The proportion of cows that were in estrus was higher for cows that received two PG {EPG–PG} than for cows that received one PG {ECO-72} in this study. Luteolysis was greater for two PG injections compared to a single PG injection (Ribeiro et al., 2012). The two injections of PG on days 5 and 6 after the first GnRH were needed to maximize the percentage of cows that underwent complete CL regression before TAI. The group of cows that did not show heat (nonheat cow group) may be related to the P4 in the blood that we did not measure, as described by Fricke et al. (2016). They reported that low P4 cows were more likely to express estrus than high P4. This means that the nonheat cow group may have had a high level of P4 on day 30±3 pp. However, Santos et al. (2010) reported that cows that received two PG injections had less P4 concentrations compared with those that had one PG injection.

In the present study, the P/AI on day 47 was affected by treatment, parity and season, while PL was only affected by treatment and season. The results of this study demonstrated that P/AI at 47 pp for cows inseminated during and after VWP in the NEPG–PG treatment were higher than for cows in the EPG–PG, ECO-72 and NECO-72 treatments, respectively. Similar results in P/AI for cows treated with the CO-72 protocol in either heat or nonheat were found in previous study (Alnimer and Ababneh, 2014). These data are in agreement with (Santos et al., 2010), who reported that cows subjected to a 5 d protocol received two PG injections, whereas cows subjected to the 7 d protocol received only one PG injection, and cows receiving the 5 d protocol had more P/AI than cows receiving the 7 d protocol. Moreover, cows with the 5 d protocol required two injections of PG to achieve increased P/AI (Kasimanickam et al., 2009). Previously, Bridges et al. (2008) observed increased P/AI by reducing the interval from GnRH to PG from 7 to 5 d Thus, decreasing the interval between GnRH and the PG treatments from 7 d to 5 in the NEPG–PG increased P/AI. However, we are not sure why the nonestrus cow group had more P/AI. This group of cows may be cycling without showing heat due to the fact that first ovulation occurs within 3 weeks of calving in most dairy cows. Another potential underlying reason for the improved fertility observed with NECO-72 could be due to the high P4 level at the time of PG to allow for sufficient lysis of the CL. Recently, Wiltbank et al. (2015) reported that the second PG injection appeared to enhance fertility in cows with elevated P4 and not in cows with low P4. The two PG injections and P/AI may be related to an increase in the synchronization of ovulation near AI due to complete CL regression. A younger CL is difficult to regress with one PG injection (Santos et al., 2010; Ribeiro et al., 2012). In this way, we are reducing the duration of the development of the ovulatory follicle dominance and shortening the transition from follicular phase to luteal phase and induced ovulation to improve P/AI in our study. This is confirmed with our study, in which P/AI is higher with the two PG injections, especially the NE group through inducing cyclicity and increased stage synchronization of the cycle.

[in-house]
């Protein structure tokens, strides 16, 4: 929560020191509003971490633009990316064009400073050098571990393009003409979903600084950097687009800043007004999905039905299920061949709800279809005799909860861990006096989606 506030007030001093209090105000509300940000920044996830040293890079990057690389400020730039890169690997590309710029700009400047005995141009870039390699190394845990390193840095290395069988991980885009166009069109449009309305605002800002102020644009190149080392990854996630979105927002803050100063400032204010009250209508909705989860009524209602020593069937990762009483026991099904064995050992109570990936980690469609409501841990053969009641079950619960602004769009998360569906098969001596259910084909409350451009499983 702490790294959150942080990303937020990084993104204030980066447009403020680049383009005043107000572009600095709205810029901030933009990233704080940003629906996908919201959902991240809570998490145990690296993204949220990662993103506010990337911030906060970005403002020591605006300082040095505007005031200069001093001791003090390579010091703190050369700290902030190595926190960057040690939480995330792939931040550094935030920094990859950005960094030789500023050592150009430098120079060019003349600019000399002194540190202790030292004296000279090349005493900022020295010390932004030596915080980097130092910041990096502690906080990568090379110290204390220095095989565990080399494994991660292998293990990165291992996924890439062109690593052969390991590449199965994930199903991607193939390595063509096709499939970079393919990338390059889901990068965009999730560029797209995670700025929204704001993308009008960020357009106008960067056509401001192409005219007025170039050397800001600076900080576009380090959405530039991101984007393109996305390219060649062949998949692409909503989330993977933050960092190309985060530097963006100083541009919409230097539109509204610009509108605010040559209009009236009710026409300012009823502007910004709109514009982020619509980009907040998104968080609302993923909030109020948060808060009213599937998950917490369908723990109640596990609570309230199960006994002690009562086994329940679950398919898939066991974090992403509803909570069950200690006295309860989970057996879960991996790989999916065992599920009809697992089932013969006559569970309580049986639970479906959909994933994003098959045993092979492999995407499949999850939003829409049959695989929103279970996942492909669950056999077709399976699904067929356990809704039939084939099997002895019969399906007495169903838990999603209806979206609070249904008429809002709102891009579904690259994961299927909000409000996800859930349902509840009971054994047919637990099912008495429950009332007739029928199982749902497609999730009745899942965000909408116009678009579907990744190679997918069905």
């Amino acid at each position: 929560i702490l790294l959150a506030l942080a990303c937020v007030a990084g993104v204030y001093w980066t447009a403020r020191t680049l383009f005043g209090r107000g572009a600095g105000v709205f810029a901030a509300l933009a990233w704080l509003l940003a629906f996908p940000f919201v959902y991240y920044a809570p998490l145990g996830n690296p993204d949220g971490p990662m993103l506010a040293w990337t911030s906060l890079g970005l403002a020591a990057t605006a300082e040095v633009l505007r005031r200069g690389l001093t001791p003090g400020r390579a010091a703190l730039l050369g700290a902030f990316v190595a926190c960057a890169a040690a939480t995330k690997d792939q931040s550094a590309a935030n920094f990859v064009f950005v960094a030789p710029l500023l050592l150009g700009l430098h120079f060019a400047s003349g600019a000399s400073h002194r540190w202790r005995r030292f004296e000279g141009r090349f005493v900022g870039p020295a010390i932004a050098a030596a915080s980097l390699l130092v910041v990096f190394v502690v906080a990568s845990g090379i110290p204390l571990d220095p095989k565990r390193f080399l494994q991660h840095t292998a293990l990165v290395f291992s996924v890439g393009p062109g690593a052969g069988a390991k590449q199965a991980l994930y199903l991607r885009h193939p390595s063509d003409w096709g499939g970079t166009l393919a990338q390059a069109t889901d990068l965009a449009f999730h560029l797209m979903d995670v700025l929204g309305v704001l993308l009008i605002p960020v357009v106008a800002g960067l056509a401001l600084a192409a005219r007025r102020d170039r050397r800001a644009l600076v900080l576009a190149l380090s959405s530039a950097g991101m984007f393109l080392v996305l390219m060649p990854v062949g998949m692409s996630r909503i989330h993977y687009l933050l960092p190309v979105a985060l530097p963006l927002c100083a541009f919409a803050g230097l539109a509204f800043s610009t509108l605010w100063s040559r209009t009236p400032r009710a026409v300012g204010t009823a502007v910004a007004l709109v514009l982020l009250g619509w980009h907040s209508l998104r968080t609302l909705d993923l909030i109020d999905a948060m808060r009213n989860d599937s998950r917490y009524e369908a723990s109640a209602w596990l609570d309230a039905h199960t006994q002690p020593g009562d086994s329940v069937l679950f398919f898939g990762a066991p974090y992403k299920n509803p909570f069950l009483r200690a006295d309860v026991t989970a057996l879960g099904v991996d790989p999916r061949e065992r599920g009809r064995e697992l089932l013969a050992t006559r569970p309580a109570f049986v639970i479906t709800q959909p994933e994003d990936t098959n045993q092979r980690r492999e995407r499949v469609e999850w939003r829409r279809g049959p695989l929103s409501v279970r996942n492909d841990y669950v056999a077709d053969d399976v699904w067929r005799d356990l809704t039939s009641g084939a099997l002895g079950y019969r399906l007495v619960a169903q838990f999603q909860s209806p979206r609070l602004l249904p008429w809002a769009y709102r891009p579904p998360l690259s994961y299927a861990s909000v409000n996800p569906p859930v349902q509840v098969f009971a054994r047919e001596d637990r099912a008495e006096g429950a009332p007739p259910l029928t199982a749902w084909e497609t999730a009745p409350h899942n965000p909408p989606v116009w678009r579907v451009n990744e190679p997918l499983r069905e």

Regardless of treatment, the overall first-service P/AI were greater in primiparous cows than in multiparous cows. This finding is similar to the result of previous studies (Astiz and Fargas, 2013; Alnimer et al., 2009; Souza et al., 2008). Recently, Astiz and Fargas (2013) reported that a higher pregnancy rate was achieved in primiparous cows using Double Ovsynch synchronization than in multiparous cows. This is due to primiparous cows having a high sensitivity to the metabolic and endocrine signals during the pp period, such as those influenced by the nutrient balance (Santos et al., 2009). The anovulation that occurred in primiparous cows after pp may explain the higher P/AI on days 33 and 47 post-TAI.